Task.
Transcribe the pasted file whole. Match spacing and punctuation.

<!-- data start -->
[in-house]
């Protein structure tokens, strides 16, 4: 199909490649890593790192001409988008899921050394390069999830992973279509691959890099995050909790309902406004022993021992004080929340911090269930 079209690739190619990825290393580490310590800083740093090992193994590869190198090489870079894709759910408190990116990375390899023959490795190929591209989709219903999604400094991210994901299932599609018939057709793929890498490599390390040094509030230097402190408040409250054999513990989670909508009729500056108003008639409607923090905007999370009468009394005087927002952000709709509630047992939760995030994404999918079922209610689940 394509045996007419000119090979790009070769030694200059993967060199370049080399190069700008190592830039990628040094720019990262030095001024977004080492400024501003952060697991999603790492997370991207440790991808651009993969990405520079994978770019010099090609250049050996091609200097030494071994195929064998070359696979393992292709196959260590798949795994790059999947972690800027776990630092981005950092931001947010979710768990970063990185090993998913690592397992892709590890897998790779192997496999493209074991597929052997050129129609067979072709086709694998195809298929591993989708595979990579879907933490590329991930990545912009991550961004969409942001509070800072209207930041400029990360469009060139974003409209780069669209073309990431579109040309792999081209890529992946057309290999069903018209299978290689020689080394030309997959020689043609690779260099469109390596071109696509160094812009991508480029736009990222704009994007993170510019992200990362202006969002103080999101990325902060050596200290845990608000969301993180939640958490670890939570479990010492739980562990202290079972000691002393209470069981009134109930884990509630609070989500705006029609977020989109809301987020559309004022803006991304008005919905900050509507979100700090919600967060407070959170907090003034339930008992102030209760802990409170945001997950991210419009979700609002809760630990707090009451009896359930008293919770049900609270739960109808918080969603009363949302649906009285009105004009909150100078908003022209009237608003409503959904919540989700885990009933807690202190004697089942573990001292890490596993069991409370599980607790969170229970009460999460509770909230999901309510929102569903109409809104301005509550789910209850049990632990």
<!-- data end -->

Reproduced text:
[in-house]
């Protein structure tokens, strides 16, 4: 199909490649890593790192001409988008899921050394390069999830992973279509691959890099995050909790309902406004022993021992004080929340911090269930 079209690739190619990825290393580490310590800083740093090992193994590869190198090489870079894709759910408190990116990375390899023959490795190929591209989709219903999604400094991210994901299932599609018939057709793929890498490599390390040094509030230097402190408040409250054999513990989670909508009729500056108003008639409607923090905007999370009468009394005087927002952000709709509630047992939760995030994404999918079922209610689940 394509045996007419000119090979790009070769030694200059993967060199370049080399190069700008190592830039990628040094720019990262030095001024977004080492400024501003952060697991999603790492997370991207440790991808651009993969990405520079994978770019010099090609250049050996091609200097030494071994195929064998070359696979393992292709196959260590798949795994790059999947972690800027776990630092981005950092931001947010979710768990970063990185090993998913690592397992892709590890897998790779192997496999493209074991597929052997050129129609067979072709086709694998195809298929591993989708595979990579879907933490590329991930990545912009991550961004969409942001509070800072209207930041400029990360469009060139974003409209780069669209073309990431579109040309792999081209890529992946057309290999069903018209299978290689020689080394030309997959020689043609690779260099469109390596071109696509160094812009991508480029736009990222704009994007993170510019992200990362202006969002103080999101990325902060050596200290845990608000969301993180939640958490670890939570479990010492739980562990202290079972000691002393209470069981009134109930884990509630609070989500705006029609977020989109809301987020559309004022803006991304008005919905900050509507979100700090919600967060407070959170907090003034339930008992102030209760802990409170945001997950991210419009979700609002809760630990707090009451009896359930008293919770049900609270739960109808918080969603009363949302649906009285009105004009909150100078908003022209009237608003409503959904919540989700885990009933807690202190004697089942573990001292890490596993069991409370599980607790969170229970009460999460509770909230999901309510929102569903109409809104301005509550789910209850049990632990």